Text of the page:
Illinois is the second-most corrupt state in the nation, according to the University of Illinois-Chicago. And corruption costs the state economy at least $550 million per year. But the size and scope of government corruption is nothing new for Illinoisans. What is new? Powerful Illinois lawmakers, Chicago aldermen, local mayors and business interests are involved...View Report
While progressive tax proponents champion their “tax on the rich,” middle-income families in Decatur could see a tax hike under the income tax models praised by Illinois Gov. J.B. Pritzker.
Scraping through a few hundred municipal codes in Illinois didn’t turn up any trick-or-treat ordinances allowing for jail time. But fines associated with age limits, curfews, masks and more were aplenty.
Decatur City’s city manager is on his way to take the same post in Bloomington, and with it a raise that will push his income above 49 of the nation’s 50 governors.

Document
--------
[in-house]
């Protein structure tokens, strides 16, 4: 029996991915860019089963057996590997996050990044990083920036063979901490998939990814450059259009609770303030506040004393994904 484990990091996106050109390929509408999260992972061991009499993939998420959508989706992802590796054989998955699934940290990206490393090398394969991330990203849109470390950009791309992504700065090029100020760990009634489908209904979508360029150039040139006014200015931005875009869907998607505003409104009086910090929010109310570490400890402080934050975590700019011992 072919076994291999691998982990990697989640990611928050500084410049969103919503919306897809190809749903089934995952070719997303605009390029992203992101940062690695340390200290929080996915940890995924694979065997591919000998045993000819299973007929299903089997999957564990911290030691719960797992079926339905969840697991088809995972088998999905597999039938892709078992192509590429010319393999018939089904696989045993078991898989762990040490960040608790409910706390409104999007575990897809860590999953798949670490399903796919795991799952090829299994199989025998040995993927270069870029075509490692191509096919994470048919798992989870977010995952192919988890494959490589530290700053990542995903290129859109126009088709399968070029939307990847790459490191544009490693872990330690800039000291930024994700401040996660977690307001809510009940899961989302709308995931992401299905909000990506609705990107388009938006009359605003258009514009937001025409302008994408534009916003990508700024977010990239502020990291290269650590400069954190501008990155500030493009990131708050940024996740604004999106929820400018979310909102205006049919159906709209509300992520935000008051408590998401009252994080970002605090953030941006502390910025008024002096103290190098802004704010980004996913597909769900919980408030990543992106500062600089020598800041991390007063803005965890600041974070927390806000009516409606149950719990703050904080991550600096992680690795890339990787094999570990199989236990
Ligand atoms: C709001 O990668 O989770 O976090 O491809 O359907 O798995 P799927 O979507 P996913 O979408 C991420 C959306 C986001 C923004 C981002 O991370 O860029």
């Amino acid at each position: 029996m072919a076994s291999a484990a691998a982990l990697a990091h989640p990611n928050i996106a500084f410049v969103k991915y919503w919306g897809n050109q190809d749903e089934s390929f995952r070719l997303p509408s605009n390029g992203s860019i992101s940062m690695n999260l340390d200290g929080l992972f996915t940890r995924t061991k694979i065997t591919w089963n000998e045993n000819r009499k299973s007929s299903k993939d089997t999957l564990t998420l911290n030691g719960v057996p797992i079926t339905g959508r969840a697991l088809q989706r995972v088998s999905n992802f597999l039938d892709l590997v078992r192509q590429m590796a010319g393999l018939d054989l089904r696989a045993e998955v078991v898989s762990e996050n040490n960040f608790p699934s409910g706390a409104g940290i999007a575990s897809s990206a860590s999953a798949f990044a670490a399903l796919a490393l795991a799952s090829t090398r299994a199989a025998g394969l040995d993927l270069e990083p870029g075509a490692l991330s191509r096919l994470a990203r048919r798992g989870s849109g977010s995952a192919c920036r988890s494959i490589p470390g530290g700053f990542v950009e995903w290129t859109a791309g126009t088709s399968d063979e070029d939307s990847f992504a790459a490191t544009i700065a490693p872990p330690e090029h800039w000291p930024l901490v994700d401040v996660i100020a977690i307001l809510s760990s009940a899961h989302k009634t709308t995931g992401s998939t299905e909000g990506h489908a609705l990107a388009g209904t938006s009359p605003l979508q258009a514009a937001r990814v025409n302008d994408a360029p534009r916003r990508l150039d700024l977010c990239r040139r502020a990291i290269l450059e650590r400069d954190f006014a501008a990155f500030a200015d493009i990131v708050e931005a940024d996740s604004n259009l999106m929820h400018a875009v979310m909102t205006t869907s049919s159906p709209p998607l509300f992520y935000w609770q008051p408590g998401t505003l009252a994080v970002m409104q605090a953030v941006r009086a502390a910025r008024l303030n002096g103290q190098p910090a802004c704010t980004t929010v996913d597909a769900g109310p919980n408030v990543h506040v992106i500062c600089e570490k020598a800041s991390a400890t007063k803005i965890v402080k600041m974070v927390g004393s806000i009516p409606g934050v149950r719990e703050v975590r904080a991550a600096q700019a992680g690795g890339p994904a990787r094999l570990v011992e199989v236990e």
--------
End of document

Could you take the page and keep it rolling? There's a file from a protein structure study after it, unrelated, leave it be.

When people can’t find good job opportunities in Illinois, they are too often forced to leave. And to take their place, too few have enough confidence in the state to move in from elsewhere and build a future.
In a shrinking state, half of Illinois’ largest cities have shed population since 2010.
Reductions in state subsidies are one reason for Decatur’s predicament, but long-running pension woes are an even larger source of pain.
The Decatur City Council moved to stop paying $20,000 to sponsor a golf tournament with the village of Forsyth, a sensible move for a shrinking city operating on a budget deficit.
With countywide population dipping, remaining taxpayers in Macon County are being left with an ever-increasing property tax bill.
Seven metro areas across the state lost jobs over the month.
Revisions from the Bureau of Labor Statistics flipped Decatur’s jobs growth from negative to positive over the year, though the growth was meager.